Monday, 25 April 2016


A fascinating article on the darker origins of some of our best known phrases. 

Meet A Deadline 
The phrase “meet a deadline” dates back to US Civil War. One of the first recorded uses of the phrase was at the Confederate prison at Andersonville. To keep the prisoners from escaping, a line was drawn 6 meters (20 ft) from the heavily fortified walls of the prison. An order given to the prison guards stating that any prisoner who came near the line or attempted to cross it should be immediately shot dead, hence the nickname “dead-line.” 
Unfortunately, the guards used the order as an excuse to execute prisoners at will. An eyewitness confirmed that prisoners were killed on a daily basis by the guards, who claimed that their victims tried to cross the line even though they were well within it. According to etymologists, many other war prisons at that time had their own dead-line.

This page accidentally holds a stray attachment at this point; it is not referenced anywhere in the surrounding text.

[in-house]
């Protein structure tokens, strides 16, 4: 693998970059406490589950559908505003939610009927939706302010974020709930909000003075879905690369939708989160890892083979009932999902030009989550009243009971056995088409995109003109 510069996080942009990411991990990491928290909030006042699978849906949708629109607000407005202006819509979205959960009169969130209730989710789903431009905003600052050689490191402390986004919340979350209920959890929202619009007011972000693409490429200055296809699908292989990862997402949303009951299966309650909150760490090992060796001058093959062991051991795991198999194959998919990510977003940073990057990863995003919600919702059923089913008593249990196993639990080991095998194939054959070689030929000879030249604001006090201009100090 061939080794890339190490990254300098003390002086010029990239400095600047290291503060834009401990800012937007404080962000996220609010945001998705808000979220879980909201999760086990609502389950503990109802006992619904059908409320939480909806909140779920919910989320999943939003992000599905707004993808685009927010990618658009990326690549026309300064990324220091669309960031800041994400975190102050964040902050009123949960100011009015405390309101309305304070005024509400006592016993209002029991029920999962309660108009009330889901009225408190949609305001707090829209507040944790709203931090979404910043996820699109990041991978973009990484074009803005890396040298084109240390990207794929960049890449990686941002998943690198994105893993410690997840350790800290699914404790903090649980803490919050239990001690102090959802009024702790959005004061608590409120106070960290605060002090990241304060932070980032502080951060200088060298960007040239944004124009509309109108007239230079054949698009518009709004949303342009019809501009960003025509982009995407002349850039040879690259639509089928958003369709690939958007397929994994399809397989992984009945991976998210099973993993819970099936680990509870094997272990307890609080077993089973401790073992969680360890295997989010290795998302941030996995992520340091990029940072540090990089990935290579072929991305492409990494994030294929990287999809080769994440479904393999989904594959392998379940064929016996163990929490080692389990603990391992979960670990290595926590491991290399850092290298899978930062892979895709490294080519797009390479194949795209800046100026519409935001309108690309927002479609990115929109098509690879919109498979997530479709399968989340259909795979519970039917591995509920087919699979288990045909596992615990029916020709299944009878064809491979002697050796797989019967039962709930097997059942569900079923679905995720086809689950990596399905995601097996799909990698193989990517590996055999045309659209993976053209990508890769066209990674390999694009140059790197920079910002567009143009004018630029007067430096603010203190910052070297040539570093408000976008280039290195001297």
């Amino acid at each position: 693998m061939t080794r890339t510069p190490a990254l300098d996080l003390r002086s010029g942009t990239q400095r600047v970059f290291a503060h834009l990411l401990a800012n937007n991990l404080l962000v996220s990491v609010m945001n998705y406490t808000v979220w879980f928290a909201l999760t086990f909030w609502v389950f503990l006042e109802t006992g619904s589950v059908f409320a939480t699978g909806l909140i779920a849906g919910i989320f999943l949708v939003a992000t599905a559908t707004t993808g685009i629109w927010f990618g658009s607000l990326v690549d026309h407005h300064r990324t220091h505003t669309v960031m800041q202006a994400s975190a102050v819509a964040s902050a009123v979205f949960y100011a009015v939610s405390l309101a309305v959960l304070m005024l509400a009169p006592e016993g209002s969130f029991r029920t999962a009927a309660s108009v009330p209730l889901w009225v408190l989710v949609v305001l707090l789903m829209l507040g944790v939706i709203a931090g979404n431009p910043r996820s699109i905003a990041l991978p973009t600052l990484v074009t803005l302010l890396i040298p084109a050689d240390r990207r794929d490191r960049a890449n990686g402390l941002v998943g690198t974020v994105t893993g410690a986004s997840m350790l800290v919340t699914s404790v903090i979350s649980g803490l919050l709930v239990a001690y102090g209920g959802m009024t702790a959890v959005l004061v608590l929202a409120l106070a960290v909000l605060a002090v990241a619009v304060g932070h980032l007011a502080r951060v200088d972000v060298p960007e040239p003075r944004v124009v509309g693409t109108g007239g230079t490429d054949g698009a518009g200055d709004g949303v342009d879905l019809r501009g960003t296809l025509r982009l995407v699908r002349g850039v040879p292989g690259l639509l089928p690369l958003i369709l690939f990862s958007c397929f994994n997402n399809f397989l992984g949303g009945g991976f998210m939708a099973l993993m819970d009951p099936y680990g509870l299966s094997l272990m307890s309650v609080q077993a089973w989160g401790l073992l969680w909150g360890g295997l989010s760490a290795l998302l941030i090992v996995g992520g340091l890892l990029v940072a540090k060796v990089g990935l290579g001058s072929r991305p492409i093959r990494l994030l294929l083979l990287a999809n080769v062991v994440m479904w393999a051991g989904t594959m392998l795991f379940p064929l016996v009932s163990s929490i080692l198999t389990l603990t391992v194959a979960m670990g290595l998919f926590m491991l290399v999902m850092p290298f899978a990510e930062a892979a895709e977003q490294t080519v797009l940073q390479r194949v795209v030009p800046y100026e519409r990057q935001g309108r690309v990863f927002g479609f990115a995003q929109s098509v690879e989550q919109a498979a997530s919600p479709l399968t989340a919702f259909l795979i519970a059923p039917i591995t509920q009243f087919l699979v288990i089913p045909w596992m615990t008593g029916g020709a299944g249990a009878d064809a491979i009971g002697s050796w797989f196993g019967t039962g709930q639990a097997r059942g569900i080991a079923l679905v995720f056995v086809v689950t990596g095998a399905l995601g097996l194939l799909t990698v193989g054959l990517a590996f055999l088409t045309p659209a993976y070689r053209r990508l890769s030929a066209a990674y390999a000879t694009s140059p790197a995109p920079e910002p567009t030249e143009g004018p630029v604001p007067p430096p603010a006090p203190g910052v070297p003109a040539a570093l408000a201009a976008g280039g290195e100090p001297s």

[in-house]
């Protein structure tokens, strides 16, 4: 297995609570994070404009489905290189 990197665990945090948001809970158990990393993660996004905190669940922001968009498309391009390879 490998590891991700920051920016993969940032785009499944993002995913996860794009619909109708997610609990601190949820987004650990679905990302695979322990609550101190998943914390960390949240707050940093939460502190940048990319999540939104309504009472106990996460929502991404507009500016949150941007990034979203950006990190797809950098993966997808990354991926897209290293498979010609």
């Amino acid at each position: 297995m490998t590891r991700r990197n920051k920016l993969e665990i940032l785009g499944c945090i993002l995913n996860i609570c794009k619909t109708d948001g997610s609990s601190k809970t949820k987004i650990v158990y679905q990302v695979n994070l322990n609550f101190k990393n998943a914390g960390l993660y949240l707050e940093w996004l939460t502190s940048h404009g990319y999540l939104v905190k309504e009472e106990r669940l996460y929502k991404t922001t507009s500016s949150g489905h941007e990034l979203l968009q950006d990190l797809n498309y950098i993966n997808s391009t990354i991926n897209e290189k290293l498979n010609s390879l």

By the 20th century, various meanings for the word began to appear. At one point, it was a printing terminology. Later, it was used to define the age limit of church ministers, who were expected to retire at age 50. Over time, its meaning changed to imply a stipulated time by which a deed must be performed.

I guess it wasn't the deadline Douglas Adams heard wooshing past, but a rifleman's near miss. 

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